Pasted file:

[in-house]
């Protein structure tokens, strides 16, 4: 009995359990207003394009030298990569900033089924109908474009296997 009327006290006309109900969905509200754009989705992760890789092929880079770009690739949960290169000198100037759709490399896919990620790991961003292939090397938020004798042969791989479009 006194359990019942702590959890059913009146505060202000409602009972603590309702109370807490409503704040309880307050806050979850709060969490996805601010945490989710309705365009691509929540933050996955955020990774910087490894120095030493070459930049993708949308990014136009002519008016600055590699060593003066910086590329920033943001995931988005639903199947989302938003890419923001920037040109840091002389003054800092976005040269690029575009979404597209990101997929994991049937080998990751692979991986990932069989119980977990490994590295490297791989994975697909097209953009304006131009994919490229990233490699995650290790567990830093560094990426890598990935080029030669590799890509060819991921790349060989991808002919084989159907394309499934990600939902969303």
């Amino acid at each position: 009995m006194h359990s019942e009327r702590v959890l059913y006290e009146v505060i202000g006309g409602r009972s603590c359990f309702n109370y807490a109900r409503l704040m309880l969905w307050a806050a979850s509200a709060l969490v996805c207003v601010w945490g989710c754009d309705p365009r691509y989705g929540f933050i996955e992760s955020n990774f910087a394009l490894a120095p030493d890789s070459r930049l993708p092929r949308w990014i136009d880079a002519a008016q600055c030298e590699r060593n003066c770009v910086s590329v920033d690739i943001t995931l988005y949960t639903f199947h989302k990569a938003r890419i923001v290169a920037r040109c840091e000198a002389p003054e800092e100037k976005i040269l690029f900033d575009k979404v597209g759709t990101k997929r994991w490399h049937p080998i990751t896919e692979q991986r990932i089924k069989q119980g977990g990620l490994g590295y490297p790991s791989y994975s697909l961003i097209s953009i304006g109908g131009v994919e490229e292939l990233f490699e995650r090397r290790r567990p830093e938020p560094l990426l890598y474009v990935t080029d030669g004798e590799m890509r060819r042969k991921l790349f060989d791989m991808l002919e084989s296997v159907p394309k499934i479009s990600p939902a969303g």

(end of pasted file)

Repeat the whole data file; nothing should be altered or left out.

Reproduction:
[in-house]
């Protein structure tokens, strides 16, 4: 009995359990207003394009030298990569900033089924109908474009296997 009327006290006309109900969905509200754009989705992760890789092929880079770009690739949960290169000198100037759709490399896919990620790991961003292939090397938020004798042969791989479009 006194359990019942702590959890059913009146505060202000409602009972603590309702109370807490409503704040309880307050806050979850709060969490996805601010945490989710309705365009691509929540933050996955955020990774910087490894120095030493070459930049993708949308990014136009002519008016600055590699060593003066910086590329920033943001995931988005639903199947989302938003890419923001920037040109840091002389003054800092976005040269690029575009979404597209990101997929994991049937080998990751692979991986990932069989119980977990490994590295490297791989994975697909097209953009304006131009994919490229990233490699995650290790567990830093560094990426890598990935080029030669590799890509060819991921790349060989991808002919084989159907394309499934990600939902969303």
């Amino acid at each position: 009995m006194h359990s019942e009327r702590v959890l059913y006290e009146v505060i202000g006309g409602r009972s603590c359990f309702n109370y807490a109900r409503l704040m309880l969905w307050a806050a979850s509200a709060l969490v996805c207003v601010w945490g989710c754009d309705p365009r691509y989705g929540f933050i996955e992760s955020n990774f910087a394009l490894a120095p030493d890789s070459r930049l993708p092929r949308w990014i136009d880079a002519a008016q600055c030298e590699r060593n003066c770009v910086s590329v920033d690739i943001t995931l988005y949960t639903f199947h989302k990569a938003r890419i923001v290169a920037r040109c840091e000198a002389p003054e800092e100037k976005i040269l690029f900033d575009k979404v597209g759709t990101k997929r994991w490399h049937p080998i990751t896919e692979q991986r990932i089924k069989q119980g977990g990620l490994g590295y490297p790991s791989y994975s697909l961003i097209s953009i304006g109908g131009v994919e490229e292939l990233f490699e995650r090397r290790r567990p830093e938020p560094l990426l890598y474009v990935t080029d030669g004798e590799m890509r060819r042969k991921l790349f060989d791989m991808l002919e084989s296997v159907p394309k499934i479009s990600p939902a969303g």